This week’s column was written by my law partner Cynthia Jones, who is licensed to practice law in North and South Carolina.
Q: I live in a planned community in South Carolina that has deed restrictions. The restrictive covenants say nothing about homeowners’ association (HOA) assessments, and have no provisions that allow for the restrictions to be amended. Is it legal for my homeowners’ association to amend the covenants to impose mandatory HOA assessments or fines on all the owners?
A: South Carolina is very different than North Carolina with regard to laws governing planned communities and HOAs. While North Carolina has a body of law for planned communities known as the North Carolina Planned Community Act (Chapter 47F), South Carolina does not. There are statutes that address condominiums (known as “horizontal property regimes” in South Carolina), but none that deal with single-family or townhome communities. Because of this lack of applicable legislation in South Carolina, the governing documents for an HOA—typically, a declaration of restrictive covenants, along with the HOA’s bylaws and articles of incorporation—control the rights and obligations of the HOA and the owners. If the documents are silent on a matter, such as the authority to levy fines or assessments, it is not permissible for an HOA to fine owners for covenant violations or levy assessments in the absence of an amendment to the restrictions that grants the HOA that authority. If the restrictive covenants do not contain a specific procedure for amending (in those that do, typically between 67 and 90 percent owner approval is required), any amendment will require the approval of 100 percent of the owners to be enforceable. Furthermore, if a homeowner brings a judicial challenge to an amendment, courts sometimes do not look kindly on amendments that add new provisions that were not in the original restrictions.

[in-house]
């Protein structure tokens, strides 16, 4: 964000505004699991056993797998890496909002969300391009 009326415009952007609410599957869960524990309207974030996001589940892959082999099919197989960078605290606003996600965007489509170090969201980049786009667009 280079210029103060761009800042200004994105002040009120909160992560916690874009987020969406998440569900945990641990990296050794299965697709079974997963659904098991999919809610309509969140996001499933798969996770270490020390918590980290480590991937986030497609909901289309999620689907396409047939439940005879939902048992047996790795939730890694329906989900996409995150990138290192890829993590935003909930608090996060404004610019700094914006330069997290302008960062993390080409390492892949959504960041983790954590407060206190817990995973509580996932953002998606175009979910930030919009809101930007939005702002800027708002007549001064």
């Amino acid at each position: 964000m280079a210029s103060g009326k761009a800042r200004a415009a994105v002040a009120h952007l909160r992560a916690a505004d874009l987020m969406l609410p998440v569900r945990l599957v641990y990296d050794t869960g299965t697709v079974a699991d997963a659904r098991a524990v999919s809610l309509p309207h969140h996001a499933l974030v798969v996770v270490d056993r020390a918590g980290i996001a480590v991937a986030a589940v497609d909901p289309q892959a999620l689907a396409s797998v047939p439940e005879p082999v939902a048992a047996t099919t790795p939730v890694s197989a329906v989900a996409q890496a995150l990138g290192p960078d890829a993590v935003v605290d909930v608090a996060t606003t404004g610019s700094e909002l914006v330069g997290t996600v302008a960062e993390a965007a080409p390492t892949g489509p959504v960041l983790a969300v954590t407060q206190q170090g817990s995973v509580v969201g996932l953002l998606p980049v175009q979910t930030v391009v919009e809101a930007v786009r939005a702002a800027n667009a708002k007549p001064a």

For the past few years, the South Carolina legislature has considered enacting planned-community legislation similar to what exists in North Carolina, but thus far no bills have been passed. Having some legislation would, I believe, bring clarity and guidance to issues that often aren’t addressed in a community’s governing documents. Until the South Carolina legislature adopts a planned-community act, however, the community’s governing documents will be the primary source of authority.
This column was originally published in the Charlotte Observer on December 2, 2016. © All rights reserved.